Cockeysville native regaining strength after return from space

Adjusting to gravity isn't easy after six months in space, Cockeysville native Wiseman says.

Adjusting to gravity isn't as easy as it sounds after spending six months in space, but Cockeysville native Reid Wiseman said a week after his return from the International Space Station, he is feeling strong.

"I feel really good," the NASA astronaut said in a brief interview from Houston. "I was in pretty good shape."

Wiseman and crewmates landed in Kazakhstan on Nov. 10, after launching in May.

While they exercised daily on the space station to limit muscle atrophy, living in zero gravity for so long makes the return to Earth difficult on the body. After landing on Earth, Wiseman could be heard saying on a NASA TV broadcast that he felt OK, but "everything is amazingly heavy."

The rehabilitation process includes two hours a day of strengthening exercises, including one in which Wiseman said he had to balance on a "wiggle board" while throwing a five-pound ball at a trampoline and catching it -- one-handed.

"There’s no rest for the weary," Wiseman said.

But he said he has been able to reflect on the impact he had from space, gaining more than 300,000 Twitter followers tuned to photos he shared of Earth from above. A photography aficionado, he often shared images using different cameras and lenses, including glimpses of churning hurricanes, the glimmering aurora borealis, sunrises bending through the atmosphere, and "Earth art" of various landscapes and urban areas.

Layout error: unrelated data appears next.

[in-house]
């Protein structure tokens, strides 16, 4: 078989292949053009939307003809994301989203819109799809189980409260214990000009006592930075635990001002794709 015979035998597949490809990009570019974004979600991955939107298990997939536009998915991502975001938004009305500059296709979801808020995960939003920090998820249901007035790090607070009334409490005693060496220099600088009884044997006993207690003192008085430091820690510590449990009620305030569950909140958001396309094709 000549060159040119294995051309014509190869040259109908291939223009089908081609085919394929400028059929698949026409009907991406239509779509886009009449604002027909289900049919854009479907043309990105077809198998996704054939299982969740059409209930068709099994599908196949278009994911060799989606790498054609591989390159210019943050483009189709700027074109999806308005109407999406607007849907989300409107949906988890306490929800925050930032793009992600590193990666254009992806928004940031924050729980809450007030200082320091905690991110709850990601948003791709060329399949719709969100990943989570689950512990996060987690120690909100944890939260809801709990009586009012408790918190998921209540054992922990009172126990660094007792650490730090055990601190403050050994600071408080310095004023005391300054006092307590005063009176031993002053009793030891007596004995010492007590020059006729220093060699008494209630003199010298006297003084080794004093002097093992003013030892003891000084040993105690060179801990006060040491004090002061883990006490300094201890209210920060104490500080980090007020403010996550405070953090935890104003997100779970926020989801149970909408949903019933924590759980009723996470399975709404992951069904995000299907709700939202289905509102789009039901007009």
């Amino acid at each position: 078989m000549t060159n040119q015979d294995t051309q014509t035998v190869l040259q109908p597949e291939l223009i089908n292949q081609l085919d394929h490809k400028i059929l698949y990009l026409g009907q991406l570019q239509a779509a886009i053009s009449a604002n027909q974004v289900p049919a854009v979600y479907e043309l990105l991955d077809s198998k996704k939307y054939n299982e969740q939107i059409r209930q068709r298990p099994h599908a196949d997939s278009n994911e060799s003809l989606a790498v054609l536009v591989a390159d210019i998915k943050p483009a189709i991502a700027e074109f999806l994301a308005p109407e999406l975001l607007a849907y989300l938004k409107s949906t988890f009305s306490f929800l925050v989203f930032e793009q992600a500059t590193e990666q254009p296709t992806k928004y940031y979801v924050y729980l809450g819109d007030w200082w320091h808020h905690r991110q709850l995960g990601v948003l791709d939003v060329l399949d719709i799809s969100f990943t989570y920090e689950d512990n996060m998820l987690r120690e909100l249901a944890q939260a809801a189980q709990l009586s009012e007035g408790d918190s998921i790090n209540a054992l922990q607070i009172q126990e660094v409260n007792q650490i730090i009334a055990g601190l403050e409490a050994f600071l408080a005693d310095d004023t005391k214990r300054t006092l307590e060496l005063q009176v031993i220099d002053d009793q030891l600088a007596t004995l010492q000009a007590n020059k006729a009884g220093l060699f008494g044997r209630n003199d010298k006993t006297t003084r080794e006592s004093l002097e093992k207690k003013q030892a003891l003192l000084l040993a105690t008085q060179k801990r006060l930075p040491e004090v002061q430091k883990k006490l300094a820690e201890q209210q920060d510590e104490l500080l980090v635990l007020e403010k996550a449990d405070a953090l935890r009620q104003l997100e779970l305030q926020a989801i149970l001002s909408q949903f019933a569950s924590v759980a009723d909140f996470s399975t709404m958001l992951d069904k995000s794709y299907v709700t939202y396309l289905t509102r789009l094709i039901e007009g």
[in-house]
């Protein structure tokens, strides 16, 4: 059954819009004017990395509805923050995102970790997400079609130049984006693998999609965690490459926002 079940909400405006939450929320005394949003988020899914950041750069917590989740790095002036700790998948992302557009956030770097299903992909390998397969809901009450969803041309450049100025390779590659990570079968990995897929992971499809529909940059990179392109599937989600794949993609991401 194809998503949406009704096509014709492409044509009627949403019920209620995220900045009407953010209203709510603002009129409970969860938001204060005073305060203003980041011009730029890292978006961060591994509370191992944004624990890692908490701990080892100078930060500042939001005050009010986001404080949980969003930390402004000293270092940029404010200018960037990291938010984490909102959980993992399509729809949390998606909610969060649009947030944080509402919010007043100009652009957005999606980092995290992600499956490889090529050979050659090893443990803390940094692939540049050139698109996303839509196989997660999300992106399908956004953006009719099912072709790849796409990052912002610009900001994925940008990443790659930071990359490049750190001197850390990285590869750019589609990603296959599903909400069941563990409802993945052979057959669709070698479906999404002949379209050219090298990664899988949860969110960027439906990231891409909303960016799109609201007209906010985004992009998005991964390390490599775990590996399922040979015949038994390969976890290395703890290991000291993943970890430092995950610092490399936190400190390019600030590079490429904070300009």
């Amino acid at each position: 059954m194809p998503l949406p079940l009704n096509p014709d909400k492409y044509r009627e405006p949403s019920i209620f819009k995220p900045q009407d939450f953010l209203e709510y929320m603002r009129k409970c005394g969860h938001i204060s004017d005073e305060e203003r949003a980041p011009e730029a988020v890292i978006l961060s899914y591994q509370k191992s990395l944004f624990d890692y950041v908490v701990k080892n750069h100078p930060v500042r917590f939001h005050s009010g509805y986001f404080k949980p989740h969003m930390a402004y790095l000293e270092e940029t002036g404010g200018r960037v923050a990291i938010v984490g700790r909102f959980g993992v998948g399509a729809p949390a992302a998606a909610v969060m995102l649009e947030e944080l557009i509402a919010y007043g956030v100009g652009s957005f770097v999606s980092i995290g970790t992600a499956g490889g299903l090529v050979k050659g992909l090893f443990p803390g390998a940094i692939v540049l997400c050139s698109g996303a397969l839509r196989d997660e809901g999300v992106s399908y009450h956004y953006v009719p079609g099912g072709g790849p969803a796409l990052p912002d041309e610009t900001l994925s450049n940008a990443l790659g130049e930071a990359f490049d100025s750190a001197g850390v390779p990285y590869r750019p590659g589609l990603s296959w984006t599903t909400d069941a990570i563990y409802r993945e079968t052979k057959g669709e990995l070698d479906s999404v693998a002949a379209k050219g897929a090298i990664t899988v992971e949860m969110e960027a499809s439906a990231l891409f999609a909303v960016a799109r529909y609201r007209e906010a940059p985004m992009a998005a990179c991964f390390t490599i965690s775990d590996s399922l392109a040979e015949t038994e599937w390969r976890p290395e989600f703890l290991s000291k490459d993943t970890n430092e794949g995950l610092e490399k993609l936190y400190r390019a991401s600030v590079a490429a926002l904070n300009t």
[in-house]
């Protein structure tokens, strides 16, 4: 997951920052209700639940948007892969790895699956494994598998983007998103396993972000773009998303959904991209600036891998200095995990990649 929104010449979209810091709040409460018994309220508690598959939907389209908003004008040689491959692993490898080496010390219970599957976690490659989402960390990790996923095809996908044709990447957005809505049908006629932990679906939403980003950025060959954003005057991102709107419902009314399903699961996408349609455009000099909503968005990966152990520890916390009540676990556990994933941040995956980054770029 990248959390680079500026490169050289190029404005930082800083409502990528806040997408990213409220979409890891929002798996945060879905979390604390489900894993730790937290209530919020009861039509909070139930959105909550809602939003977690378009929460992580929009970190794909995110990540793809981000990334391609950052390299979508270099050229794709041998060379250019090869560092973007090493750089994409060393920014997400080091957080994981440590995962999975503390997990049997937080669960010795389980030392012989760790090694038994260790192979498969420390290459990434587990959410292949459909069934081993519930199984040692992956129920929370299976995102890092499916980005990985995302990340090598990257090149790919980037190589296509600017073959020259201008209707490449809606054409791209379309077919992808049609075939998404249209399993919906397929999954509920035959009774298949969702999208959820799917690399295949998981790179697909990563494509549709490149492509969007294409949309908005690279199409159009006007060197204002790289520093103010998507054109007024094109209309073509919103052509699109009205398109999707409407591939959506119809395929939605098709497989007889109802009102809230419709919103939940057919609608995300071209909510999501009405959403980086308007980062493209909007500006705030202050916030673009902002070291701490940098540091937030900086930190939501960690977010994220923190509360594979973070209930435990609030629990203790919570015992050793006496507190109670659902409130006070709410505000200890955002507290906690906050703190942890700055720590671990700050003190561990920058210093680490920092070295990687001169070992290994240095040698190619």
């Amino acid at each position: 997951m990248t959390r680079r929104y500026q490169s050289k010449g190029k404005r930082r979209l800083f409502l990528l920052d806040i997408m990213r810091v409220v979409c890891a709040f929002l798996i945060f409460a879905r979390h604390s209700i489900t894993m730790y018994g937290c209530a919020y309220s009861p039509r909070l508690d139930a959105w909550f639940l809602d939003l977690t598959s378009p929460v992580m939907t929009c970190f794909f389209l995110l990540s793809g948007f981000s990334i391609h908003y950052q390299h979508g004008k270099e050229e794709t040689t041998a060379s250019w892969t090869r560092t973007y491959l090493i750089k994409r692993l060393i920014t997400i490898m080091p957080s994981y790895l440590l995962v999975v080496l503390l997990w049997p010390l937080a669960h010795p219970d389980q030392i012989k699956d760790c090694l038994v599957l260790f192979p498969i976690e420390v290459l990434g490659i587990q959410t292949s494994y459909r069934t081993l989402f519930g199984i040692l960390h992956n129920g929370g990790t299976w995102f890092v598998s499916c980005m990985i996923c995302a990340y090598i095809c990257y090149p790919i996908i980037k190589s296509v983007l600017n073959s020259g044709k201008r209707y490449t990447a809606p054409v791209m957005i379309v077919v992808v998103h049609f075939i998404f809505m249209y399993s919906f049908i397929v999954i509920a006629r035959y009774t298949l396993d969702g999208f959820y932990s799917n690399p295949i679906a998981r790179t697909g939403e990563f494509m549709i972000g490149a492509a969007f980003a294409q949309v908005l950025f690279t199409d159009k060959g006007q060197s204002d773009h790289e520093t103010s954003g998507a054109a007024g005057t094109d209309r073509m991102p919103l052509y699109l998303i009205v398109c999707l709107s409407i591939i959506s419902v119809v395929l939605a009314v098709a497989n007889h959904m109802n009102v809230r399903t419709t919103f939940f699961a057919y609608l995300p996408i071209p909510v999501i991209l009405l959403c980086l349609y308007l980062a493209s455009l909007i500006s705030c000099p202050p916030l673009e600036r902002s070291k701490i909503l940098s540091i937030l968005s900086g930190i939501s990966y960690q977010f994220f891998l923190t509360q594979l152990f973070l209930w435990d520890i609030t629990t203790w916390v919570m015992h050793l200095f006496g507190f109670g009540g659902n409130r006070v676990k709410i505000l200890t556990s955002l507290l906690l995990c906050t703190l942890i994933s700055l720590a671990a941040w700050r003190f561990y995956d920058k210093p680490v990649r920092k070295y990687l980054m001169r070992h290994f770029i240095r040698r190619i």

Wiseman, who grew up in Cockeysville and attended Dulaney High School, also shared frequent glimpses of the Chesapeake Bay and of a bird’s eye view of Baltimore.

He said he had only expected to gain about 50,000 Twitter followers, estimating that was about how many people were passionate enough about space science to pay attention. But he called the larger response "rather amazing."

He said doesn’t know when he will next return to his hometown -- teachers at his alma mater have been "pushing hard" for a visit from their star alumnus, he said. He said he might make it for the Dulaney class of 2015’s graduation ceremonies in the spring.

"I can’t imagine I wouldn't have a little time to come back and say hi to my friends at Dulaney," he said.

The space station isn’t expected to go long without a Marylander on board. Columbia native Terry Virts is slated to launch there later this month.

As for Wiseman, he said he his happy to be back on Earth, with his wife and two children. Next for him: "Being a dad."

Copyright © 2018, The Baltimore Sun, a Baltimore Sun Media Group publication | Place an Ad